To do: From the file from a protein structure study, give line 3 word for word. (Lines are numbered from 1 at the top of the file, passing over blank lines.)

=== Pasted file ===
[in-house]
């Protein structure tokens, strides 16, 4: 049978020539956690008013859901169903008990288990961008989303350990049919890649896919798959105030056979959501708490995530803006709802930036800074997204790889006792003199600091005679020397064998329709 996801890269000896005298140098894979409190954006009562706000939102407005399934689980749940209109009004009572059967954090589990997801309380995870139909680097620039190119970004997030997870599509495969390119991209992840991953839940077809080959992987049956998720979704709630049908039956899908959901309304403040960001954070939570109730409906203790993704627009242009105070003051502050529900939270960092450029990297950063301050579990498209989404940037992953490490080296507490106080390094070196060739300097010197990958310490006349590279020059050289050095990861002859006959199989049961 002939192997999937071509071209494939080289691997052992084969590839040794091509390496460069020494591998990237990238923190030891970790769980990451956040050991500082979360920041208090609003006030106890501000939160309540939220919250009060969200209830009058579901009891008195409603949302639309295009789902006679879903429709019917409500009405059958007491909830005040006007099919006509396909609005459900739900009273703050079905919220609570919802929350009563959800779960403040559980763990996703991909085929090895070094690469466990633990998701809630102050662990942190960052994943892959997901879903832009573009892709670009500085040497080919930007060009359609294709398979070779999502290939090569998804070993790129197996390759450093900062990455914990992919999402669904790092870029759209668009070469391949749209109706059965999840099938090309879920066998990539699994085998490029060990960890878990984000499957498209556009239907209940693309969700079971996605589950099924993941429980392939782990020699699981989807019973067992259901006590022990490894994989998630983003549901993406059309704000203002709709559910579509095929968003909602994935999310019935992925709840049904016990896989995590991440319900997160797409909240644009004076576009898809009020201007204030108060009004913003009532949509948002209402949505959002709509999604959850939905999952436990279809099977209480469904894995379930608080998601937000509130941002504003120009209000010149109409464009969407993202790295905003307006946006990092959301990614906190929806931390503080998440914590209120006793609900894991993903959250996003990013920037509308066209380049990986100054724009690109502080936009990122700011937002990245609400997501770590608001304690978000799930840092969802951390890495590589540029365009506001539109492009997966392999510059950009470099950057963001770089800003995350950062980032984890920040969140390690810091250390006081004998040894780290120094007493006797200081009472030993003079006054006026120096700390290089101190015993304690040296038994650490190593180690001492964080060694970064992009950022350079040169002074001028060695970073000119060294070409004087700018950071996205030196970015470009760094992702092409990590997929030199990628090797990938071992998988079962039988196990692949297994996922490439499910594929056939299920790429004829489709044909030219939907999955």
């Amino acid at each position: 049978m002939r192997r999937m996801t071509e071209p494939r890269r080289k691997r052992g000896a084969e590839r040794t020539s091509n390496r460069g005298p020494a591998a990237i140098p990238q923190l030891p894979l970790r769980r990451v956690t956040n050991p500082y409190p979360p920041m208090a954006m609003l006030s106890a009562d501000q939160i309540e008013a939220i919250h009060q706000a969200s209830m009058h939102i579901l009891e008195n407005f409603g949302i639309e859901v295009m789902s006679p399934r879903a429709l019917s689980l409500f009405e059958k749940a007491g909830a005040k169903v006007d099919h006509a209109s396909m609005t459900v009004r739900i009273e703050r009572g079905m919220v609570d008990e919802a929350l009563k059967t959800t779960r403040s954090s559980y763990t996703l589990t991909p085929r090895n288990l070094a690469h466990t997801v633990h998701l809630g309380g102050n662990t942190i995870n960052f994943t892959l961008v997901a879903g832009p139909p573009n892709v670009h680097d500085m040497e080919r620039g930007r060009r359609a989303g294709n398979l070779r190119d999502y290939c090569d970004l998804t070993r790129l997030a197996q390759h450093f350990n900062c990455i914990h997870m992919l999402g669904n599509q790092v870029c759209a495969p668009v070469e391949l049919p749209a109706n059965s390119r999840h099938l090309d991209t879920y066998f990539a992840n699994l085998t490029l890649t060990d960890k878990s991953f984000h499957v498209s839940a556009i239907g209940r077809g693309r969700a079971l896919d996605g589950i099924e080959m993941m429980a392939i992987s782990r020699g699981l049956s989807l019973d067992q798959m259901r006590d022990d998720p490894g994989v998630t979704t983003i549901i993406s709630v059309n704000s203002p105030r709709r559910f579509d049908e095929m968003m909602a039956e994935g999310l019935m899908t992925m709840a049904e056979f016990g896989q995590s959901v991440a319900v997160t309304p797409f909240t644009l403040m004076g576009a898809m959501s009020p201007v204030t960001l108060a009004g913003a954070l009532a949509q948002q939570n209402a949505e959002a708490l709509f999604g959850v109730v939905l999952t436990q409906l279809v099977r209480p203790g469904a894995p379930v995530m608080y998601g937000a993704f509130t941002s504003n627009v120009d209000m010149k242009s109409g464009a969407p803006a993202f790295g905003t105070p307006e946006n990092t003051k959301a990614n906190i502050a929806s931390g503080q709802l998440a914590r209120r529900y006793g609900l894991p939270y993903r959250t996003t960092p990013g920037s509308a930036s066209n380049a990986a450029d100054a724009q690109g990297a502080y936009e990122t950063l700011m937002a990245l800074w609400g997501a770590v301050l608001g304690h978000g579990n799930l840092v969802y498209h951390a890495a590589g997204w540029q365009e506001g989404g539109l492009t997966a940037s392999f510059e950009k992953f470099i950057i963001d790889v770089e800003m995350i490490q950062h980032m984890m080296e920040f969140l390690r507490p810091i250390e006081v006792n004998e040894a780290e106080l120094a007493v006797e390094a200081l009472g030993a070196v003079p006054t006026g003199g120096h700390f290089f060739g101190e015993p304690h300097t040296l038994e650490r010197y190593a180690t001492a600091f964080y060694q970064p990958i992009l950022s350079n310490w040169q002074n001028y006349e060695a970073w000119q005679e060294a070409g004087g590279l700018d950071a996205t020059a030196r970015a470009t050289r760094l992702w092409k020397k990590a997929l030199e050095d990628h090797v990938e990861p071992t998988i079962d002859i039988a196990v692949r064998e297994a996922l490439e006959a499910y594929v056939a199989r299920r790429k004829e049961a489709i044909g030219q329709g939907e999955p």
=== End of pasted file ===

């Amino acid at each position: 049978m002939r192997r999937m996801t071509e071209p494939r890269r080289k691997r052992g000896a084969e590839r040794t020539s091509n390496r460069g005298p020494a591998a990237i140098p990238q923190l030891p894979l970790r769980r990451v956690t956040n050991p500082y409190p979360p920041m208090a954006m609003l006030s106890a009562d501000q939160i309540e008013a939220i919250h009060q706000a969200s209830m009058h939102i579901l009891e008195n407005f409603g949302i639309e859901v295009m789902s006679p399934r879903a429709l019917s689980l409500f009405e059958k749940a007491g909830a005040k169903v006007d099919h006509a209109s396909m609005t459900v009004r739900i009273e703050r009572g079905m919220v609570d008990e919802a929350l009563k059967t959800t779960r403040s954090s559980y763990t996703l589990t991909p085929r090895n288990l070094a690469h466990t997801v633990h998701l809630g309380g102050n662990t942190i995870n960052f994943t892959l961008v997901a879903g832009p139909p573009n892709v670009h680097d500085m040497e080919r620039g930007r060009r359609a989303g294709n398979l070779r190119d999502y290939c090569d970004l998804t070993r790129l997030a197996q390759h450093f350990n900062c990455i914990h997870m992919l999402g669904n599509q790092v870029c759209a495969p668009v070469e391949l049919p749209a109706n059965s390119r999840h099938l090309d991209t879920y066998f990539a992840n699994l085998t490029l890649t060990d960890k878990s991953f984000h499957v498209s839940a556009i239907g209940r077809g693309r969700a079971l896919d996605g589950i099924e080959m993941m429980a392939i992987s782990r020699g699981l049956s989807l019973d067992q798959m259901r006590d022990d998720p490894g994989v998630t979704t983003i549901i993406s709630v059309n704000s203002p105030r709709r559910f579509d049908e095929m968003m909602a039956e994935g999310l019935m899908t992925m709840a049904e056979f016990g896989q995590s959901v991440a319900v997160t309304p797409f909240t644009l403040m004076g576009a898809m959501s009020p201007v204030t960001l108060a009004g913003a954070l009532a949509q948002q939570n209402a949505e959002a708490l709509f999604g959850v109730v939905l999952t436990q409906l279809v099977r209480p203790g469904a894995p379930v995530m608080y998601g937000a993704f509130t941002s504003n627009v120009d209000m010149k242009s109409g464009a969407p803006a993202f790295g905003t105070p307006e946006n990092t003051k959301a990614n906190i502050a929806s931390g503080q709802l998440a914590r209120r529900y006793g609900l894991p939270y993903r959250t996003t960092p990013g920037s509308a930036s066209n380049a990986a450029d100054a724009q690109g990297a502080y936009e990122t950063l700011m937002a990245l800074w609400g997501a770590v301050l608001g304690h978000g579990n799930l840092v969802y498209h951390a890495a590589g997204w540029q365009e506001g989404g539109l492009t997966a940037s392999f510059e950009k992953f470099i950057i963001d790889v770089e800003m995350i490490q950062h980032m984890m080296e920040f969140l390690r507490p810091i250390e006081v006792n004998e040894a780290e106080l120094a007493v006797e390094a200081l009472g030993a070196v003079p006054t006026g003199g120096h700390f290089f060739g101190e015993p304690h300097t040296l038994e650490r010197y190593a180690t001492a600091f964080y060694q970064p990958i992009l950022s350079n310490w040169q002074n001028y006349e060695a970073w000119q005679e060294a070409g004087g590279l700018d950071a996205t020059a030196r970015a470009t050289r760094l992702w092409k020397k990590a997929l030199e050095d990628h090797v990938e990861p071992t998988i079962d002859i039988a196990v692949r064998e297994a996922l490439e006959a499910y594929v056939a199989r299920r790429k004829e049961a489709i044909g030219q329709g939907e999955p």